Coaching Training - Youth lead the way

Unleashing the power of the Belizean youth.

We believe strongly in the youth of Belize. While starting our camp programs, we found that youth did not have an avenue to serve as leaders for their community. And so what started with one young man named Kristian in 2006 has now grown into a formal youth coaching program where high school and junior college students receive community service hours from their principals for serving as coaches and mentors for our camps. Our relationship-based approach has brought about these opportunities as we have formed great friendships with the principals throughout Northern Belize.

In Summer 2009 we held our first exclusive youth coaching workshop before our four weeks of camp. We invited area youth from 3 villages to serve as coaches for their community. Led by Belizean coordinator Jesus Ek and four other veteran Belizean volunteers, the workshop empowered a new group of youth to serve children as coaches and mentors for our camps. Here are three profiles of youth who have stepped into leadership to make a difference:

Hilma

Hilma Martinez was the only girl to show up at our training workshop in Summer 2009. She revealed a fear and anxiety about being the only girl. Throughout the workshop, she remained relatively quiet yet eager to learn how to coach. Once camps started, however, she jumped at the opportunities to lead the younger girls in her village. The feelings were mutual as the girls of her village were eager to learn from her and, frankly, just spend time with such an amazing 17 year old.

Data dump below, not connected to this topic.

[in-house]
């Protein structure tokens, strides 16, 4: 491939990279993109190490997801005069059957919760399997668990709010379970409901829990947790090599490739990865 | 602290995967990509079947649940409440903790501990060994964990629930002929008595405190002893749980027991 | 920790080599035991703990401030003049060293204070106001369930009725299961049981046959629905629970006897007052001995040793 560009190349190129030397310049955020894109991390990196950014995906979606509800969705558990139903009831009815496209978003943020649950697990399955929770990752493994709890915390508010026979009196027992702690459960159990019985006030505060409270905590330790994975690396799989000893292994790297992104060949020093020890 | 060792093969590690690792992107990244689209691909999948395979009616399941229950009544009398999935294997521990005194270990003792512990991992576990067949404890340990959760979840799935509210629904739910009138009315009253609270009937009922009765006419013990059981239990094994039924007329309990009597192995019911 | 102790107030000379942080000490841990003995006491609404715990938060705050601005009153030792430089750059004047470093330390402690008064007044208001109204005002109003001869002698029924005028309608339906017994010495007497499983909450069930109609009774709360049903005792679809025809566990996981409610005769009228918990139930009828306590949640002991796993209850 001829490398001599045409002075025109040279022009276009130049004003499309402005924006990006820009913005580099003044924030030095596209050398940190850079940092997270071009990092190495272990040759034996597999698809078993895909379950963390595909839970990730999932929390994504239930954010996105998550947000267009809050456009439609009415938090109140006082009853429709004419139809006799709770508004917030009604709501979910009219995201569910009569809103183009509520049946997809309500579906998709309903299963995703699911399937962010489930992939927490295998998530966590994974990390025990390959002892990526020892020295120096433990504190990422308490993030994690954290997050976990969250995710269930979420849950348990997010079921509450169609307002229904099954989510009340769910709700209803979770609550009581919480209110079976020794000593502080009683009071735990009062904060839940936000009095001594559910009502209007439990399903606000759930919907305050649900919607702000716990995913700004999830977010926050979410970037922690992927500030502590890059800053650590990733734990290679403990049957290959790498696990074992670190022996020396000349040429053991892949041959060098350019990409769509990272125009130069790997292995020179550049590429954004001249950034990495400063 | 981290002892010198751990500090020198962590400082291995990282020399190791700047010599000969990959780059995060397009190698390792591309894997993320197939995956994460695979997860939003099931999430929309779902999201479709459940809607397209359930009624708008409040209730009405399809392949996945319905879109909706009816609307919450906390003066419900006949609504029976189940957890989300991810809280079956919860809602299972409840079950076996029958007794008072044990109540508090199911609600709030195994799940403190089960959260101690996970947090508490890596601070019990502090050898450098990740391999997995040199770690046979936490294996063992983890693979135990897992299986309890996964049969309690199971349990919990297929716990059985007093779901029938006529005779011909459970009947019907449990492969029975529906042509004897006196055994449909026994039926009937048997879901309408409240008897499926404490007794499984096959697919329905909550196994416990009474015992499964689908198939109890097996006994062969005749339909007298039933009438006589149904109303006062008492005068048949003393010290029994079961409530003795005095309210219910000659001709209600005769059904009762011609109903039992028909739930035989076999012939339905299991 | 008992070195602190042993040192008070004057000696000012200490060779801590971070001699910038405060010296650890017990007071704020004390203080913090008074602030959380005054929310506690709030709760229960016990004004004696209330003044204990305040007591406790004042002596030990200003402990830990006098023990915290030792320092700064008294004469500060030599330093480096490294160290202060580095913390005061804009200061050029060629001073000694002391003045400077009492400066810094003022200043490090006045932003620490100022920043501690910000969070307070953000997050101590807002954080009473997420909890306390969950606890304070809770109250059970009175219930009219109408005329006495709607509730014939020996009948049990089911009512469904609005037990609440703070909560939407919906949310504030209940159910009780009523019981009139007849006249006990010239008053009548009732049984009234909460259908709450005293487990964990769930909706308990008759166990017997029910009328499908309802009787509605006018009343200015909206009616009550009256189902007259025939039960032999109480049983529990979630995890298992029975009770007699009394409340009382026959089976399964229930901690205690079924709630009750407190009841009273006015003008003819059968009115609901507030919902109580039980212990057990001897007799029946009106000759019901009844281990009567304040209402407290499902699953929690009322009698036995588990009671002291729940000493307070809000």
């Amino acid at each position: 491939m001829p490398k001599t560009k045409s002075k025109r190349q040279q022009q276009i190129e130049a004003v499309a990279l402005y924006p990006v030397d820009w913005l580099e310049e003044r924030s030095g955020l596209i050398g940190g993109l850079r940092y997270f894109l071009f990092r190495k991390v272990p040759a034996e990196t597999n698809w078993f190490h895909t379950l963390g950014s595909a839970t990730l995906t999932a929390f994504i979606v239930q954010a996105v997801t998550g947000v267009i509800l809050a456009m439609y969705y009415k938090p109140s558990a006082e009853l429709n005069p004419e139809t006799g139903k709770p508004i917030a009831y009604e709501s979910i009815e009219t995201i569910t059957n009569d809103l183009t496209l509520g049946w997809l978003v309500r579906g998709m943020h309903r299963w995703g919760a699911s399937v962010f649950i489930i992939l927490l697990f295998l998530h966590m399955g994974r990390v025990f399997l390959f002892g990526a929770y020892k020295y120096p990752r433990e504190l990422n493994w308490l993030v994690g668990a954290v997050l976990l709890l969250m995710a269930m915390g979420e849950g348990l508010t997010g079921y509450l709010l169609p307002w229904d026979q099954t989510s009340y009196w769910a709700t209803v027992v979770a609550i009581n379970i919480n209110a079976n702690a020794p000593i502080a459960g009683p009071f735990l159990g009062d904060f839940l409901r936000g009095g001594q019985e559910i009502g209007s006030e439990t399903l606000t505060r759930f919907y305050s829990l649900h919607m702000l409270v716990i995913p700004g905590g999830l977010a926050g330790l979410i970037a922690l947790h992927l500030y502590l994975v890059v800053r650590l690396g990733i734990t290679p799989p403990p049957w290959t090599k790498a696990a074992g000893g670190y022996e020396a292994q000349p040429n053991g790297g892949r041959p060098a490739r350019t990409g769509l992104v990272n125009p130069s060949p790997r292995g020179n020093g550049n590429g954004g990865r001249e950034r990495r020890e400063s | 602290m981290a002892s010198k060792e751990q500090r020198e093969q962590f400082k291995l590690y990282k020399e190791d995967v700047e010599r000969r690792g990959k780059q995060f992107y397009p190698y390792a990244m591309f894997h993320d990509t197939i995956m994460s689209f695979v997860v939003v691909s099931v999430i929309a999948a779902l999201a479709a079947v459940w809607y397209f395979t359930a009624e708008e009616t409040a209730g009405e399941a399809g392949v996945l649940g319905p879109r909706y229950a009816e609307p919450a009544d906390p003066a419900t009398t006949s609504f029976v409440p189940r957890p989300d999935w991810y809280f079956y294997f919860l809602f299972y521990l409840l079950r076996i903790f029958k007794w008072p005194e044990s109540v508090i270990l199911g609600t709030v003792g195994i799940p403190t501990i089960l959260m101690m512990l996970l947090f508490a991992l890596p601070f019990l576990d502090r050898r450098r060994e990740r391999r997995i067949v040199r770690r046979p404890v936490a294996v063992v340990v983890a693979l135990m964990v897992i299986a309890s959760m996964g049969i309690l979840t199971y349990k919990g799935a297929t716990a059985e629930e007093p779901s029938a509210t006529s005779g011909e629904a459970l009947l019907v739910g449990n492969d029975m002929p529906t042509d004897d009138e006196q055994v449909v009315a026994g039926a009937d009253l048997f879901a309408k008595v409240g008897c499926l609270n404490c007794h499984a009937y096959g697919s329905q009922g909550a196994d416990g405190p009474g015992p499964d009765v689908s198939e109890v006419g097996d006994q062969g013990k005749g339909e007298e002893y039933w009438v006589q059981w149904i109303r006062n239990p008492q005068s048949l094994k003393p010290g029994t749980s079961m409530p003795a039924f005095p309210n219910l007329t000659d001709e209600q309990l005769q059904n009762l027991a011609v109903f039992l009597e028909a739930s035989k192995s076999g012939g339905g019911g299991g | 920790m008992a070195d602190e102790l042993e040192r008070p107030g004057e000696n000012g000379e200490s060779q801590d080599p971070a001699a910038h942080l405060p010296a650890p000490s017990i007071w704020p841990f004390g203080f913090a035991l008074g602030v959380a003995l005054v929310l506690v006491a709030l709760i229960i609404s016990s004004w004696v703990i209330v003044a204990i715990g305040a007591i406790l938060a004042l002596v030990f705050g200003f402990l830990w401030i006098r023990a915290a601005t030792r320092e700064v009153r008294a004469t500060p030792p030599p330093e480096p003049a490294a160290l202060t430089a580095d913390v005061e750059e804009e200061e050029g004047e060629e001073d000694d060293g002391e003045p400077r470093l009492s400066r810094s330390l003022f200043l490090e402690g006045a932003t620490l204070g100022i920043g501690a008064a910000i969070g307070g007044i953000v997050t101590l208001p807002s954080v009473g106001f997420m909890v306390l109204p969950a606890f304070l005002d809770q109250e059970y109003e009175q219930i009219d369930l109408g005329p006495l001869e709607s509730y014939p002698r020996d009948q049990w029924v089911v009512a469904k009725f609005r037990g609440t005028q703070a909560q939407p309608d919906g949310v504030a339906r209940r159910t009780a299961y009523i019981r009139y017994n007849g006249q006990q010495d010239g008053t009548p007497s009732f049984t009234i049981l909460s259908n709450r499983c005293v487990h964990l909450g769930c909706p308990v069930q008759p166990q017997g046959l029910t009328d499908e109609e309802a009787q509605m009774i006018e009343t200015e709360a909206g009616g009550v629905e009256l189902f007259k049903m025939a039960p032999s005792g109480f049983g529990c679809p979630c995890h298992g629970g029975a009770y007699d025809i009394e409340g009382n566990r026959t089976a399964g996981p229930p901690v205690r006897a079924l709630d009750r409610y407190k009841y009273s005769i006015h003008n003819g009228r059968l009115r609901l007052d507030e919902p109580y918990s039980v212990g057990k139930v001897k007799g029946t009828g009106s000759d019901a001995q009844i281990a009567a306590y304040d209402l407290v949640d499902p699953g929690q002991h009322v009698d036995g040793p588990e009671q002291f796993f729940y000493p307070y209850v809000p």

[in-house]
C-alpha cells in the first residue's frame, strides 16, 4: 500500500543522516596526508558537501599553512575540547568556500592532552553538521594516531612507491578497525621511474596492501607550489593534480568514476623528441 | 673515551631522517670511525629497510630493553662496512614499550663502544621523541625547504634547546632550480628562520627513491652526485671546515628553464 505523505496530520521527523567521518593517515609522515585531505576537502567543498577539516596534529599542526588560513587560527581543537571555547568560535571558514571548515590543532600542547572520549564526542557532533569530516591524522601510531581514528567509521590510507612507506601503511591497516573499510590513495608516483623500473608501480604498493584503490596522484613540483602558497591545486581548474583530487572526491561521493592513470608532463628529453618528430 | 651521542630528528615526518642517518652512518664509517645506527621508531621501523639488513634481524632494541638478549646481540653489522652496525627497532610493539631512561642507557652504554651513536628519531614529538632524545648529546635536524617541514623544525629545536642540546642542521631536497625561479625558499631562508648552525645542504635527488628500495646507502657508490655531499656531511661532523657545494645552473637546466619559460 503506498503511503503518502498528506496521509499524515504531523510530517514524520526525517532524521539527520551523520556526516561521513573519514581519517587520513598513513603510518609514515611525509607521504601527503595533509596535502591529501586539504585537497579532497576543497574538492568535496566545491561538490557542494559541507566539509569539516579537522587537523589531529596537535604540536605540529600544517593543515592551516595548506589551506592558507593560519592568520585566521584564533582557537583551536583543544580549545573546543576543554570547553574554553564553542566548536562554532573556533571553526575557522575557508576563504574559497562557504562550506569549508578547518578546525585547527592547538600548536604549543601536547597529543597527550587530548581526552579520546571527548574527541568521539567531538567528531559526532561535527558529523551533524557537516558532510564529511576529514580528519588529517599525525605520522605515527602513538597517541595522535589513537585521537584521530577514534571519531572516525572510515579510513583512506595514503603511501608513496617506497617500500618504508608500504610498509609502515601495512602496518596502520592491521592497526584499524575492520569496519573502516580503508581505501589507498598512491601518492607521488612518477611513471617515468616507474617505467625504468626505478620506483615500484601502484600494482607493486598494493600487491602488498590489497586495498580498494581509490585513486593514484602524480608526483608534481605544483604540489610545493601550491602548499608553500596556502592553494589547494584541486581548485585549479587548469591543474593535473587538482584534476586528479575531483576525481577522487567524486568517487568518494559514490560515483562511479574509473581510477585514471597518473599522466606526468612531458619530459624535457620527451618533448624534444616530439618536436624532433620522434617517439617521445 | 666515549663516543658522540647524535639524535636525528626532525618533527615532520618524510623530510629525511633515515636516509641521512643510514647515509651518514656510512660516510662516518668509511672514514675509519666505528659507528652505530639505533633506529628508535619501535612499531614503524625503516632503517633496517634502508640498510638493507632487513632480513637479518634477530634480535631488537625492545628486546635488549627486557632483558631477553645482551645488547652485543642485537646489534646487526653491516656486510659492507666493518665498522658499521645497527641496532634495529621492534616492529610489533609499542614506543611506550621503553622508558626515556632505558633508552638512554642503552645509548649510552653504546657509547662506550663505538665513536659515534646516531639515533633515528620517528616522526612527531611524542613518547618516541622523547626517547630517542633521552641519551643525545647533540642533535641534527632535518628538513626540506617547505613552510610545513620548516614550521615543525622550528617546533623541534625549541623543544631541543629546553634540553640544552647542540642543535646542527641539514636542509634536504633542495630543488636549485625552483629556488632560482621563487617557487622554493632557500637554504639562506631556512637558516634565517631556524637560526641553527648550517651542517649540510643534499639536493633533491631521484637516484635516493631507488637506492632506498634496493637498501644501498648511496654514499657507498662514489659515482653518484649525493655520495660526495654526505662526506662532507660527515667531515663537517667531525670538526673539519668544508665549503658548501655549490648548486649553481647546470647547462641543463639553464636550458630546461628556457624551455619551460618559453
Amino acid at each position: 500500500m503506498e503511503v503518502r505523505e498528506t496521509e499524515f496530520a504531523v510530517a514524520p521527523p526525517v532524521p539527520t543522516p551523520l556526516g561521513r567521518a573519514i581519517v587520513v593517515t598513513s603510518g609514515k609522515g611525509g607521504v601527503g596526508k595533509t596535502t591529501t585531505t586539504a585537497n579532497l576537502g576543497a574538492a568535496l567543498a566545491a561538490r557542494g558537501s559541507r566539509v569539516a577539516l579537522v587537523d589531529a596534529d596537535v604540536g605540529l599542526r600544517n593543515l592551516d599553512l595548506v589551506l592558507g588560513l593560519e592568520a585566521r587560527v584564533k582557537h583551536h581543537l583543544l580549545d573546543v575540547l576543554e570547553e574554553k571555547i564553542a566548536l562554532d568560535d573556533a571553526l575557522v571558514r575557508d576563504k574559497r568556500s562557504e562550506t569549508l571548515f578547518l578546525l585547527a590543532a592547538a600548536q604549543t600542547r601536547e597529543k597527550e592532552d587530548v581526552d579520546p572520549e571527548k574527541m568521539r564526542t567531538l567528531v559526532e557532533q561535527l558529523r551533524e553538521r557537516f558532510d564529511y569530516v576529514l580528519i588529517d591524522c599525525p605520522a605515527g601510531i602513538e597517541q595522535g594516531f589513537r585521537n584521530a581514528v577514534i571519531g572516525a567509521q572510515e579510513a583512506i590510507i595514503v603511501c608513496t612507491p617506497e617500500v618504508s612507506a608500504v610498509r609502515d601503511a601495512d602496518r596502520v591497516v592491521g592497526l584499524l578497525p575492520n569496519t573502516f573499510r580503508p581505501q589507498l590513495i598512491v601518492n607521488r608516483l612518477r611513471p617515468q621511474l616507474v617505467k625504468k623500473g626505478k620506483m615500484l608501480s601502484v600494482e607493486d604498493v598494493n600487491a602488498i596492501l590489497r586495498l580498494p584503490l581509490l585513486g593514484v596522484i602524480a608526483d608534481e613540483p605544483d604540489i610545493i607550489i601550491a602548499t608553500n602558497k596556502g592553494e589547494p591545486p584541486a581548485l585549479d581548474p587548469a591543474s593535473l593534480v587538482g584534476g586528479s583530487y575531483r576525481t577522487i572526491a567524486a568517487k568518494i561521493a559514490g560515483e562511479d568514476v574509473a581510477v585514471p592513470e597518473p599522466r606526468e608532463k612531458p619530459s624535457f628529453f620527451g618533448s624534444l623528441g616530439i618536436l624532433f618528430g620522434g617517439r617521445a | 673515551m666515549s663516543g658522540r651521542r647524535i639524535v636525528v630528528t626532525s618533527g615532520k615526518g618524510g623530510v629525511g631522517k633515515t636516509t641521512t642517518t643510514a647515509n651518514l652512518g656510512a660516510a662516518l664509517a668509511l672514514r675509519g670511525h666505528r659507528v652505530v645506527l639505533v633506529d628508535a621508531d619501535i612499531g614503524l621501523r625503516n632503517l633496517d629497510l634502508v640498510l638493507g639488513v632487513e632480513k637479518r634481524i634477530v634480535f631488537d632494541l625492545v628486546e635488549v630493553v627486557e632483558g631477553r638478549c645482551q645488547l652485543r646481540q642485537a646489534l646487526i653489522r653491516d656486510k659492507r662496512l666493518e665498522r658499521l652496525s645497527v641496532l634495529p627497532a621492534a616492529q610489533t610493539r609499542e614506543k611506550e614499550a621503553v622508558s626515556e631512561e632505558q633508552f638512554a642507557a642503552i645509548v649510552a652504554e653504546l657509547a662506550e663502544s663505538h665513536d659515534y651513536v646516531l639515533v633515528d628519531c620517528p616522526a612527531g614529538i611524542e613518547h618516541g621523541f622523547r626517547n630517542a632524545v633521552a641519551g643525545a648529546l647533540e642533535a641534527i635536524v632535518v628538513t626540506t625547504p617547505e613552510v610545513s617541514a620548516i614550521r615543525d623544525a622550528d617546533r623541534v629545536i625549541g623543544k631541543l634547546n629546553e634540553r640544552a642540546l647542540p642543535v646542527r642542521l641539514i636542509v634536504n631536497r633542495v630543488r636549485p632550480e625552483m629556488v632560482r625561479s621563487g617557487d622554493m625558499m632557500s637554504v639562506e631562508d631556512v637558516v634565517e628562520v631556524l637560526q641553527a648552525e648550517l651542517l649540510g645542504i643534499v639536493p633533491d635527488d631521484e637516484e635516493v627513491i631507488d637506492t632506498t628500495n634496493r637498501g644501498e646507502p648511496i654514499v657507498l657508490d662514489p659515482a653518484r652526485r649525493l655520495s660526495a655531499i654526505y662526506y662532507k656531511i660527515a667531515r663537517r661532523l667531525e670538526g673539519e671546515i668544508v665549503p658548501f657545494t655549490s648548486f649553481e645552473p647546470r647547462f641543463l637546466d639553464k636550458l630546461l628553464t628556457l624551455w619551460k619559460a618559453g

Before teaming up with Sports Servants, Hilma had never considered attending high school. Like many girls, Hilma is a victim of a portion of the culture believing that a woman's education is unimportant. But with the encouragement of Belizean and American volunteers at camp, she decided to begin furthering her education. Using our network of relationships and support, Sports Servants were able to enroll Hilma for the Fall 2009 semester. And with the girls from camp and her two younger sisters looking on, we believe the enrichment of her mind, body, and spirit from a high school experience will both inspire Hilma to want more and open the door for other girls to follow.

Kristian

Kristian Manzanilla is as unique as they come. The second son to a military father, Kristian knows the raw realities of growing up in a harsh family where love was seldom a priority. Despite the odds being against him, he excelled in art, music, and academics at school, not to mention he was the best athlete in all of their sporting activities. He had trouble with his behavior because of his family background, but seeing something special in him, we invited Kristian to serve as our first youth coach in Summer 2006. What we found was a gentle and caring soul who shined before the children.